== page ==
Não, aquele site não lida com todos os pormenores. Sim, nesse caso que você menciona, o padrão é recomeçar com aspas, e depois uma maiúscula.
As aspas são a parte mais importante, pois definem aquilo que deve ser atribuido a cada personagem do diálogo.
Muitos sites lidam mais com as situações em que se usa "he said", "she said", explicitamente. Mas muitos diálogos -- pra não ficar chato -- utilizam outros artifícios, e contam mais da história ao mesmo tempo. Um exemplo:
Richard walked in and surveyed the scene. "Hi, Linda. How nice! We have guests!"
His wife looked up and smiled. "Oh, sorry, honey, I had no way to tell you Mary was coming over." She motioned toward the guests. "You remember Mary from the other night? This is her brother John."
"How could I forget. She saved our lives. Hi, Mary! Nice to see you again." He stepped into the room toward the visitors. "Don't get up John," as they shook hands.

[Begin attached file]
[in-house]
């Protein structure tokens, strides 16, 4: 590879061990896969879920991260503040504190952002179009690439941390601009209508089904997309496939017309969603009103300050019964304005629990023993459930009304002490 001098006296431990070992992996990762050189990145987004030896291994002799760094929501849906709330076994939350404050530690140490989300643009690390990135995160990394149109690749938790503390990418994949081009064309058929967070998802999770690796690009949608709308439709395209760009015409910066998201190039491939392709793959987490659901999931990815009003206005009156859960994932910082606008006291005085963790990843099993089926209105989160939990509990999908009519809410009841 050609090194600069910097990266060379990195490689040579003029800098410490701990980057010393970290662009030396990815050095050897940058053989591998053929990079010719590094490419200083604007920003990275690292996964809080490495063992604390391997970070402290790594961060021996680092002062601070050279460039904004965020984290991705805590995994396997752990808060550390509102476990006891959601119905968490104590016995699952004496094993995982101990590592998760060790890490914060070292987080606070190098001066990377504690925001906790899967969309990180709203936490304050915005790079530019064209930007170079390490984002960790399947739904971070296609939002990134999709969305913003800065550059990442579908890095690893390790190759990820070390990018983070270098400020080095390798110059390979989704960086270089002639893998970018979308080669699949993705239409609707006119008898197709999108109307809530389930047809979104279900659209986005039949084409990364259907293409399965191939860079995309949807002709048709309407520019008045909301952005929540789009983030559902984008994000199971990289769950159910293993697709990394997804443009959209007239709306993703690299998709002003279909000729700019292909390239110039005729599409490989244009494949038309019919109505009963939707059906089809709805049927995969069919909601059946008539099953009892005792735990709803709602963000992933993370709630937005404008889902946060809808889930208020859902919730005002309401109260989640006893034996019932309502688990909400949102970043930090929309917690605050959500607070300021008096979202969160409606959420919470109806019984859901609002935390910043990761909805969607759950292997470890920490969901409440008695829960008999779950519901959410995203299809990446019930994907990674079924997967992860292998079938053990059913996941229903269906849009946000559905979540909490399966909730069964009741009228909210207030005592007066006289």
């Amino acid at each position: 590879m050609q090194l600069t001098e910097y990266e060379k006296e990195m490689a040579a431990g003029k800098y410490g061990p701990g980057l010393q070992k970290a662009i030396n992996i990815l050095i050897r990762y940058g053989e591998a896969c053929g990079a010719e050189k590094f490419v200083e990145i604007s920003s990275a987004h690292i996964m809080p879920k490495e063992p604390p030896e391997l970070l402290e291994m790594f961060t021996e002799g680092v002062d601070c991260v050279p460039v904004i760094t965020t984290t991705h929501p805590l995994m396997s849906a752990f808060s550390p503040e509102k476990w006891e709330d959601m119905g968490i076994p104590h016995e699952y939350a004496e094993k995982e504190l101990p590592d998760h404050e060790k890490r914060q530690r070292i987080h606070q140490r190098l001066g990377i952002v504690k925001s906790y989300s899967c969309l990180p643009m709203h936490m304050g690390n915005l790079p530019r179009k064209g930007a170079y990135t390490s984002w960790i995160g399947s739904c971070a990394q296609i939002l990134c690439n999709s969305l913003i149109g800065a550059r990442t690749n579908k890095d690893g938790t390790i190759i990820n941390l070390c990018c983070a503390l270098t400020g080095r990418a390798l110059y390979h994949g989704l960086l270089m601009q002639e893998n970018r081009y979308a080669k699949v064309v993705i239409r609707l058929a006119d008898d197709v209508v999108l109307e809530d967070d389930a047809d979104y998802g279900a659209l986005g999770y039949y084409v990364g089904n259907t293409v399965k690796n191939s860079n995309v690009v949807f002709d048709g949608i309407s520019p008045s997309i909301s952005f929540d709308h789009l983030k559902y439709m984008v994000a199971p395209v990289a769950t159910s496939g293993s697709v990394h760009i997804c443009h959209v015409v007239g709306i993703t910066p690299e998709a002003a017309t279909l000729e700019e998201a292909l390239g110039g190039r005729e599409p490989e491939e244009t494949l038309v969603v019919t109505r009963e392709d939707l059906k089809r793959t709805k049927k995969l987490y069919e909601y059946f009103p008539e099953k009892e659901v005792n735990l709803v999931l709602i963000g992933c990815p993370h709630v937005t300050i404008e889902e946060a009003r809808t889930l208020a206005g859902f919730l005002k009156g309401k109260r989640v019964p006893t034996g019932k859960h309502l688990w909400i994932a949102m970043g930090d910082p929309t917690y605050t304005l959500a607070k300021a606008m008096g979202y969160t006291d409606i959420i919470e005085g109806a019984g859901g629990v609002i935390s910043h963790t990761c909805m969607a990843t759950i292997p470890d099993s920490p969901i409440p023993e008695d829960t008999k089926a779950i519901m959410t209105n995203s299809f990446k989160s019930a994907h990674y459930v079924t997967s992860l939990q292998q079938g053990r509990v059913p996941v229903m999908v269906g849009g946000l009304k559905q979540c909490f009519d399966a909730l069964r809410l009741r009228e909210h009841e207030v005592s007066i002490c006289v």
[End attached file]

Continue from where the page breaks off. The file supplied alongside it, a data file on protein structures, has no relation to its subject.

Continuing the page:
A momentary pause descended on the group, as if some new uncertain topic waited to be launched.
"I asked to come by," said Mary hesitantly, "because I have some strange news about the other night. I'll let John explain."
The brother shifted uneasily in his chair, looking from Linda to Richard. "You don't know this, but I am a private investigator." He waved toward Mary. "She helped you out more than any of you can imagine. What was happening the other night was not an accident." He looked at Richard for a full moment. "You were being targeted, Mr. Smith."
The point is, you can tell who's talking with the help of other descriptive details, etc., and with the right punctuation. And keep the story moving along without a lot of "he said/she said". Paragraphing and punctuation can help a lot.
(At least I hope you were able to tell, because writing good dialogue is really hard!)